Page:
Five years ago, the iTunes App Store kicked off business with a few hundred apps sorted into around 20 different subject areas.
Today, our favourite app store has an organisation problem. Every week for the past five years, thousands more products have arrived, and every week they’ve been dumped into the same 20-odd categories.
The result? The handful of apps in each area has mushroomed into a towering pile of merchandise, impossible for any individual shopper to sort through.
The Music category? Over 30,000 apps. The long-standing Entertainment category? A looming mass of over 100,000 apps. On its fifth anniversary, App Store festivities are tempered by the fact that most apps are buried so deep, few shoppers ever see them.
There’s no doubting the App Store’s success. With over 50 billion downloads and billions in revenue, the App Store is still defining a new economy. But its success is not evenly distributed. Whereas some app developers make millions, most struggle to get by. According to the Wall Street Journal, the majority of app developers (65%) make less than $35,000 annually. With hundreds of thousands of registered iOS developers, only 80 apps in the last financial quarter exceeded a million dollars in revenue. And the poorly-distributed nature of app success shows little sign of change: in 2013, the top app developers list contained only 2% newcomers (Distimo.)
The uneven distribution of developer success is really no surprise, given the Store’s lack of organisation. All of the featured apps and popular apps put together make up less than 0.5% of the apps actually available — the rest are buried. The Pile Problem is even reflected in the distribution of user ratings: while a few popular apps have millions of user ratings each, 70% of apps have 10 or fewer ratings, and over 30% have too few ratings for any to be reported. We like our apps, but we mostly see the popular apps; this means that they stay popular, and other, possibly superior apps stay buried in the pile where they landed.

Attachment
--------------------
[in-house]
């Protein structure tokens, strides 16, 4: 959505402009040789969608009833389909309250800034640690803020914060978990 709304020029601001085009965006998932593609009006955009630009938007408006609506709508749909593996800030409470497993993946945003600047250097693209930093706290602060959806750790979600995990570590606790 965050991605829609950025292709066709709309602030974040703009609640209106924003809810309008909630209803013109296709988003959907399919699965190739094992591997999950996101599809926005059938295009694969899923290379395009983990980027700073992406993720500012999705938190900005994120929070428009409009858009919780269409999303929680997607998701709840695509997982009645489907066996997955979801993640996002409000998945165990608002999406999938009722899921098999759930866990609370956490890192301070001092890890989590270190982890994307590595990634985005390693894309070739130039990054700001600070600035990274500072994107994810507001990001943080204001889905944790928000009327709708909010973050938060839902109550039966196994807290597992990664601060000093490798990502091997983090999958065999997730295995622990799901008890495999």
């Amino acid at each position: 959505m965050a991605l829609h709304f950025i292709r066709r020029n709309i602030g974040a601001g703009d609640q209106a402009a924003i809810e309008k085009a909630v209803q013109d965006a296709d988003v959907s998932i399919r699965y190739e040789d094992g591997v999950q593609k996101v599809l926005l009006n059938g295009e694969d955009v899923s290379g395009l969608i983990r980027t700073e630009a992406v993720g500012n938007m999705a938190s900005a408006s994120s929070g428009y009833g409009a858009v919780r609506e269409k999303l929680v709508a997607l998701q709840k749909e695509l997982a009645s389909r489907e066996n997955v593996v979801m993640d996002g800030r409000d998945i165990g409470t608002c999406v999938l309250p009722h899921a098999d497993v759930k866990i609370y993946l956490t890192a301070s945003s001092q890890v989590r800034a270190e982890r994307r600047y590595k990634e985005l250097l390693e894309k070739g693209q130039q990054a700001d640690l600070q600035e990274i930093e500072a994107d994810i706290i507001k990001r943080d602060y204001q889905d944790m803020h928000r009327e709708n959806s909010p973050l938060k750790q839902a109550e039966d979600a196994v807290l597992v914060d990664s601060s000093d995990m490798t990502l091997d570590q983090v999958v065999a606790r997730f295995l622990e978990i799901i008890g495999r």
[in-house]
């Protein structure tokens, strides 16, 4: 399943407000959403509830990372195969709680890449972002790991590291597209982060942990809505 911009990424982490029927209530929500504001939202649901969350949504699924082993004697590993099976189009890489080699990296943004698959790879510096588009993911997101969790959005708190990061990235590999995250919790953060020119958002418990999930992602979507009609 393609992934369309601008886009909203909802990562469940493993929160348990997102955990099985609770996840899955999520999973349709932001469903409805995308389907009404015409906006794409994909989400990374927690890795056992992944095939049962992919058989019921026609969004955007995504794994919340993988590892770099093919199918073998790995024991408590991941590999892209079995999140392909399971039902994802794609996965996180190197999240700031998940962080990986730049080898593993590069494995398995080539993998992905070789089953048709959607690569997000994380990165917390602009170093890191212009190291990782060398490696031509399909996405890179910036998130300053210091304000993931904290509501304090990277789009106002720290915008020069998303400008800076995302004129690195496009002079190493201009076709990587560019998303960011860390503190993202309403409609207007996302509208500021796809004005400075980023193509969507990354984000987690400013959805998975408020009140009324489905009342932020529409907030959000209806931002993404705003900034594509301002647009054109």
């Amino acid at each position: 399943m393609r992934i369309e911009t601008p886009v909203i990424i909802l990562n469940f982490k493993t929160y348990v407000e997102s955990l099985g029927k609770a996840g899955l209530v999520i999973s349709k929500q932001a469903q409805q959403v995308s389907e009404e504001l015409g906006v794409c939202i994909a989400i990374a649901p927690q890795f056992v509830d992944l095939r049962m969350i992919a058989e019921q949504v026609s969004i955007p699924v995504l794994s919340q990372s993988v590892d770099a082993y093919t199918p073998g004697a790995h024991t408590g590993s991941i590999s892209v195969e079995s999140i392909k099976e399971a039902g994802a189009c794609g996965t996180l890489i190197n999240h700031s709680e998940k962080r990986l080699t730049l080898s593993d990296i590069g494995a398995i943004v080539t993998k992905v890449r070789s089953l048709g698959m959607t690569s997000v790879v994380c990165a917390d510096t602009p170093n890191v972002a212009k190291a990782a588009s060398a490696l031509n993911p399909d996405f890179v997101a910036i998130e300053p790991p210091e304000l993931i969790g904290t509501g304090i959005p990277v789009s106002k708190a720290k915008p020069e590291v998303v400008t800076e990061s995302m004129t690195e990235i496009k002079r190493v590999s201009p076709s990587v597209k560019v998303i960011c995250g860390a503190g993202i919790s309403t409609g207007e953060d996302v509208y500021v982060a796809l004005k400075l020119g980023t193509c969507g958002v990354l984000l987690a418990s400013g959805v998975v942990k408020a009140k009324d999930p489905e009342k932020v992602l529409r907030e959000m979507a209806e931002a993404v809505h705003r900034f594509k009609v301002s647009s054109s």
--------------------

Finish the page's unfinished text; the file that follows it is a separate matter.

The Pile Problem isn’t anyone’s fault. It’s the default position of a merchandising system that lacks visibility. Five years in, there’s enough merchandise that no individual shopper can grasp it all, so they grasp at what’s immediately visible. Nobody planned it this way: this is just what happens when the vast majority of products aren’t easy to find.
What about search? If you know what you’re looking for, text-based search can reach into the pile and grab some relevant apps. But what if you don’t know what to ask for? What about those apps that you know you’d like, if only you knew to look for them? And Recommendation Engines? Yes, they can recommend unknown apps, but they often just don’t know enough about you to find what you’d like.
The App Store has got to be one of the greatest collections of individual technological solutions ever created. It’s a huge asset to all of us, as well as to Apple. But despite its success, its five-year anniversary is tinged with regret: too many good apps are victims of their own invisibility, lying buried, unused, and unknown.
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